Supreme Court Rejects Mixed-Motive Framework for Age Discrimination Claims

June 22, 2009

The Supreme Court has ruled that an employee bringing a disparate treatment claim for age discrimination under the Age Discrimination in Employment Act (ADEA) must prove that age was the "but-for" cause of the adverse employment action.  Gross v. FBL Financial Services, Inc., No. 08-441 (June 18, 2009).  The Court declined to recognize a special class of "mixed motive" cases in which the burden of persuasion shifts to the employer once age is shown to have been a "motivating factor" in the employment decision.

The plaintiff, Jack Gross, alleged that he had been demoted in violation of the ADEA.  The district court gave a "mixed-motive instruction" to the jury:  it should return a verdict for Gross if it determined that age was a motivating factor in his demotion, unless the employer proved by a preponderance of evidence that it would have demoted Gross regardless of his age.  The jury returned a verdict for Gross and on appeal the Eighth Circuit reversed.  Relying on Justice O’Connor’s concurring opinion in Price Waterhouse v. Hopkins, 490 U.S. 228 (1989), the Eighth Circuit ruled that Gross had not presented "direct evidence" that age was a criterion in the decision to demote him and therefore was not entitled to a mixed-motive instruction.

The Supreme Court vacated the decision of the Eighth Circuit because it had applied the wrong standard.  The decision, written by Justice Thomas on behalf of a five-justice majority (Chief Justice Roberts and Justices Scalia, Kennedy, and Alito), explained that the mixed-motive analysis used in Title VII cases did not apply to ADEA cases because of differences that now exist in the text of those statutes.  As amended by the Civil Right Act of 1991, Title VII allows claims when an improper criterion was "a motivating factor" in the adverse employment decision; the ADEA is violated only when the decision was made "because of" the employee’s age.  The Court concluded that "because of" requires a showing of but-for causation and that the burden of persuasion does not shift to the employer in ADEA cases.  The Court found compelling that Title VIIs "motivating factor" language was an amendment added at the same time the ADEA was amended, but that Congress did not include similar language in the ADEA.  Thus, to prevail in a disparate treatment claim under the ADEA, a plaintiff bears the burden of persuading the fact-finder that his or her age was the but-for cause of the employment action at issue.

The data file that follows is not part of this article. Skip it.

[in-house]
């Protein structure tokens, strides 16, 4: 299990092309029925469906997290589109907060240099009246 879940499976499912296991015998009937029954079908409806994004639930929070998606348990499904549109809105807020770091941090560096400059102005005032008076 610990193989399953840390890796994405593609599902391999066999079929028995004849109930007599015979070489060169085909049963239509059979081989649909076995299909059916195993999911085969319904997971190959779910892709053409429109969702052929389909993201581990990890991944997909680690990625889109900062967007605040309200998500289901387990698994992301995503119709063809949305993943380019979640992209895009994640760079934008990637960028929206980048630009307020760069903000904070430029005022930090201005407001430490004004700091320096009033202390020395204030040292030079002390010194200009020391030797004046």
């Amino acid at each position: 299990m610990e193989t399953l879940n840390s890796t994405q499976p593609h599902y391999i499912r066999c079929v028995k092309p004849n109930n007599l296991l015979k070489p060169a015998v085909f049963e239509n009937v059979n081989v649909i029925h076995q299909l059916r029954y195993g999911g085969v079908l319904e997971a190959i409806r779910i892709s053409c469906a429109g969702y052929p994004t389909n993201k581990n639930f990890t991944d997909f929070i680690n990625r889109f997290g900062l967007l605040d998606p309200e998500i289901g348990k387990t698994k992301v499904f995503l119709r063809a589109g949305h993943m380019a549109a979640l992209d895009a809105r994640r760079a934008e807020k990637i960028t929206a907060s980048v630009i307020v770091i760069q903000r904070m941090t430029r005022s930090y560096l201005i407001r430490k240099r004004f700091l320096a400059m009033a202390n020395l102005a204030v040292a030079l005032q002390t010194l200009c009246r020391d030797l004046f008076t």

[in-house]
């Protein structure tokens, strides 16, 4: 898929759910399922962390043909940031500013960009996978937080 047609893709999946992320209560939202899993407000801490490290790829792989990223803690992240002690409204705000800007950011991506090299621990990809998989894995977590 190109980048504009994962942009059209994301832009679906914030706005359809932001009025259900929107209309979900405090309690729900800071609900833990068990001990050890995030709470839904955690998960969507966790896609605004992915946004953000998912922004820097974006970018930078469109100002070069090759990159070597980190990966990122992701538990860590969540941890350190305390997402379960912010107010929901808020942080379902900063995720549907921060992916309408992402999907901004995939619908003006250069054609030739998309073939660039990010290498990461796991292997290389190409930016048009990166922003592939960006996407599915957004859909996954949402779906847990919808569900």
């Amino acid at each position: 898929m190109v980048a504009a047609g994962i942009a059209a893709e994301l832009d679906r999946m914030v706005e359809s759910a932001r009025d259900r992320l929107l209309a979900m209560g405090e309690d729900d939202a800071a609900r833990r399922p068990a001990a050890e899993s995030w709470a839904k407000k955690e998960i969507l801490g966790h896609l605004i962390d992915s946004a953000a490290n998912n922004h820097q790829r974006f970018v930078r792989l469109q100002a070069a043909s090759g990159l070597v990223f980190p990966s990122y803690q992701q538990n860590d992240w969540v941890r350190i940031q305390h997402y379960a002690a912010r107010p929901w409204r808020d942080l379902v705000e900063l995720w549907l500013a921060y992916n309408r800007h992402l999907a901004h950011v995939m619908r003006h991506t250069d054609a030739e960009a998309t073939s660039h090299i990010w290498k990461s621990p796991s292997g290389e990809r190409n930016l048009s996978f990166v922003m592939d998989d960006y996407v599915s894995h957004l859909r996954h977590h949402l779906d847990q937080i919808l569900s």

Justice Stevens and Justice Breyer filed dissenting opinions.  Justice Stevens emphasized that the language in the ADEA was similar to that of Title VII at the time of the Price Waterhouse decision and that courts had used the Title VII framework in evaluating ADEA cases.  Justice Breyer argued that the majority’s interpretation of "because of" was too narrow.

The decision in Gross, which runs counter to the holding of every court of appeals to consider the issue, will make it more difficult for employees to establish disparate treatment claims under the ADEA.  Like the Court’s decision in Ledbetter v. Goodyear Tire & Rubber Co., 550 U.S. 618 (2007), this decision could prompt action by Congress to amend the law.  Moreover, this decision, along with the Court’s recent decisions in Smith v. City of Jackson, 544 U.S. 228 (2005), and Meacham v. Knolls Atomic Power Laboratory, 128 S.Ct. 2395 (2008), regarding disparate impact claims under the ADEA, will be critically important in the resolution of age discrimination litigation arising out of the current economic downturn.    

Gibson, Dunn & Crutcher LLP

Gibson, Dunn & Crutcher lawyers are available to assist in addressing any questions you may have regarding these issues.  Please contact the Gibson Dunn attorney with whom you work or any of the following:

Labor and Employment Practice Group
William D. Claster – Practice Co-Chair, Orange County (949-451-3804, [email protected])
Eugene Scalia – Practice Co-Chair, Washington, D.C. (202-955-8206, [email protected])
Jason C. Schwartz – Washington, D.C. (202-955-8242, [email protected])
William J. Kilberg P.C. – Washington, D.C. (202-955-8573, [email protected])
Jessica Brown – Denver (303-298-5944, [email protected])

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